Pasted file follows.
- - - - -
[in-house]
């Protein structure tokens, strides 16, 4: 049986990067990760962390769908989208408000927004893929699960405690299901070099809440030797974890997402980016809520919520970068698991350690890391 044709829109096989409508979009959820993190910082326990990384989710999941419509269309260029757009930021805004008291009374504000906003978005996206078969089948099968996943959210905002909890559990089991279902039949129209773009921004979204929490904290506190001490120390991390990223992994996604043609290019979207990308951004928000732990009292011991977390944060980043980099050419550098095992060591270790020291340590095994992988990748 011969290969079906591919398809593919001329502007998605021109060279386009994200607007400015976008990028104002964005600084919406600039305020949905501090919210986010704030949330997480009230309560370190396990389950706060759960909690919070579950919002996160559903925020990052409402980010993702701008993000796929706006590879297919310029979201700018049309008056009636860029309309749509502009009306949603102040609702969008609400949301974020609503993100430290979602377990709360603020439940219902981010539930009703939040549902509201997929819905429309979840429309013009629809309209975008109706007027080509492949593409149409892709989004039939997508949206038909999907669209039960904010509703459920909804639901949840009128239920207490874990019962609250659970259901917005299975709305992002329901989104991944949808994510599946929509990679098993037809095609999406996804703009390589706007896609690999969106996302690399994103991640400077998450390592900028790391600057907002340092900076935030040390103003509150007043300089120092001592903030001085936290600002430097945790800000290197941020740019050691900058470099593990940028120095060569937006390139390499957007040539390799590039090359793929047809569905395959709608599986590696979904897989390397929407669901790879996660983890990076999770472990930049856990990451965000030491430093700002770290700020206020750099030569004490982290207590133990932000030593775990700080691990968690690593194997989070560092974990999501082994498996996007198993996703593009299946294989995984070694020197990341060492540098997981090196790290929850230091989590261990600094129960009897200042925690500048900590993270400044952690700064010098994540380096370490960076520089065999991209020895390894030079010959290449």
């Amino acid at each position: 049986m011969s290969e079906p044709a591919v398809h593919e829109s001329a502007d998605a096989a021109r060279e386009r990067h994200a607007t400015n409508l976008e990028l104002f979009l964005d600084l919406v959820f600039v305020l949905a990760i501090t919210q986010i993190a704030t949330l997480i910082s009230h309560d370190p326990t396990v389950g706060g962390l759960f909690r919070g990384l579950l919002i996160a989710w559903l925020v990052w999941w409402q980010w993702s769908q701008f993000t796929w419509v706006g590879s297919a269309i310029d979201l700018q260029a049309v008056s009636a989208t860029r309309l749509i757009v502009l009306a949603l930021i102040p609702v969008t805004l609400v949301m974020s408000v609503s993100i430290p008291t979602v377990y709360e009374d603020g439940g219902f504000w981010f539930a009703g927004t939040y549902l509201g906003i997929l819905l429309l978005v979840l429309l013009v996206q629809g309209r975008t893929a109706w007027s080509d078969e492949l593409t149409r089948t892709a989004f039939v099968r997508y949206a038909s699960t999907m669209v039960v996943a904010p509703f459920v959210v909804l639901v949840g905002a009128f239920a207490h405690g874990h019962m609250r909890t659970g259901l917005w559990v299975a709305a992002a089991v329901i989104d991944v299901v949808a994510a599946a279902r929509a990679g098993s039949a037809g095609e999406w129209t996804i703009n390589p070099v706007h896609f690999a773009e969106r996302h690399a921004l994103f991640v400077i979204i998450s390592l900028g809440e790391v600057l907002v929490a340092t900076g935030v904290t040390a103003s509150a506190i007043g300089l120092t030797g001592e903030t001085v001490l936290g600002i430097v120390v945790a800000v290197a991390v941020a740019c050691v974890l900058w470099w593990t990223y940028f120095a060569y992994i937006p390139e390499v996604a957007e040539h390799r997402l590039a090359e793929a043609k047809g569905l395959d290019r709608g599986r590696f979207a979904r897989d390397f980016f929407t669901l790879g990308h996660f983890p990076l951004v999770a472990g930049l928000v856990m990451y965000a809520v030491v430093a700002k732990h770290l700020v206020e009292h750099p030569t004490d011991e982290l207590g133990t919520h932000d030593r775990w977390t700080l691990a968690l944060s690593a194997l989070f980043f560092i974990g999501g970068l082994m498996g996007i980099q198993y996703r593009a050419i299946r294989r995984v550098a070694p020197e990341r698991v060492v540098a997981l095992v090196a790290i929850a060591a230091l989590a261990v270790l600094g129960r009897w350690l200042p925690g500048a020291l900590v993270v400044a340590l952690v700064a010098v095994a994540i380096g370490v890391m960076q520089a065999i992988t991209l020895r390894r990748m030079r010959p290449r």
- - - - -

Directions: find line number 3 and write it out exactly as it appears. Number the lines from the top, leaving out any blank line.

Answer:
């Amino acid at each position: 049986m011969s290969e079906p044709a591919v398809h593919e829109s001329a502007d998605a096989a021109r060279e386009r990067h994200a607007t400015n409508l976008e990028l104002f979009l964005d600084l919406v959820f600039v305020l949905a990760i501090t919210q986010i993190a704030t949330l997480i910082s009230h309560d370190p326990t396990v389950g706060g962390l759960f909690r919070g990384l579950l919002i996160a989710w559903l925020v990052w999941w409402q980010w993702s769908q701008f993000t796929w419509v706006g590879s297919a269309i310029d979201l700018q260029a049309v008056s009636a989208t860029r309309l749509i757009v502009l009306a949603l930021i102040p609702v969008t805004l609400v949301m974020s408000v609503s993100i430290p008291t979602v377990y709360e009374d603020g439940g219902f504000w981010f539930a009703g927004t939040y549902l509201g906003i997929l819905l429309l978005v979840l429309l013009v996206q629809g309209r975008t893929a109706w007027s080509d078969e492949l593409t149409r089948t892709a989004f039939v099968r997508y949206a038909s699960t999907m669209v039960v996943a904010p509703f459920v959210v909804l639901v949840g905002a009128f239920a207490h405690g874990h019962m609250r909890t659970g259901l917005w559990v299975a709305a992002a089991v329901i989104d991944v299901v949808a994510a599946a279902r929509a990679g098993s039949a037809g095609e999406w129209t996804i703009n390589p070099v706007h896609f690999a773009e969106r996302h690399a921004l994103f991640v400077i979204i998450s390592l900028g809440e790391v600057l907002v929490a340092t900076g935030v904290t040390a103003s509150a506190i007043g300089l120092t030797g001592e903030t001085v001490l936290g600002i430097v120390v945790a800000v290197a991390v941020a740019c050691v974890l900058w470099w593990t990223y940028f120095a060569y992994i937006p390139e390499v996604a957007e040539h390799r997402l590039a090359e793929a043609k047809g569905l395959d290019r709608g599986r590696f979207a979904r897989d390397f980016f929407t669901l790879g990308h996660f983890p990076l951004v999770a472990g930049l928000v856990m990451y965000a809520v030491v430093a700002k732990h770290l700020v206020e009292h750099p030569t004490d011991e982290l207590g133990t919520h932000d030593r775990w977390t700080l691990a968690l944060s690593a194997l989070f980043f560092i974990g999501g970068l082994m498996g996007i980099q198993y996703r593009a050419i299946r294989r995984v550098a070694p020197e990341r698991v060492v540098a997981l095992v090196a790290i929850a060591a230091l989590a261990v270790l600094g129960r009897w350690l200042p925690g500048a020291l900590v993270v400044a340590l952690v700064a010098v095994a994540i380096g370490v890391m960076q520089a065999i992988t991209l020895r390894r990748m030079r010959p290449r």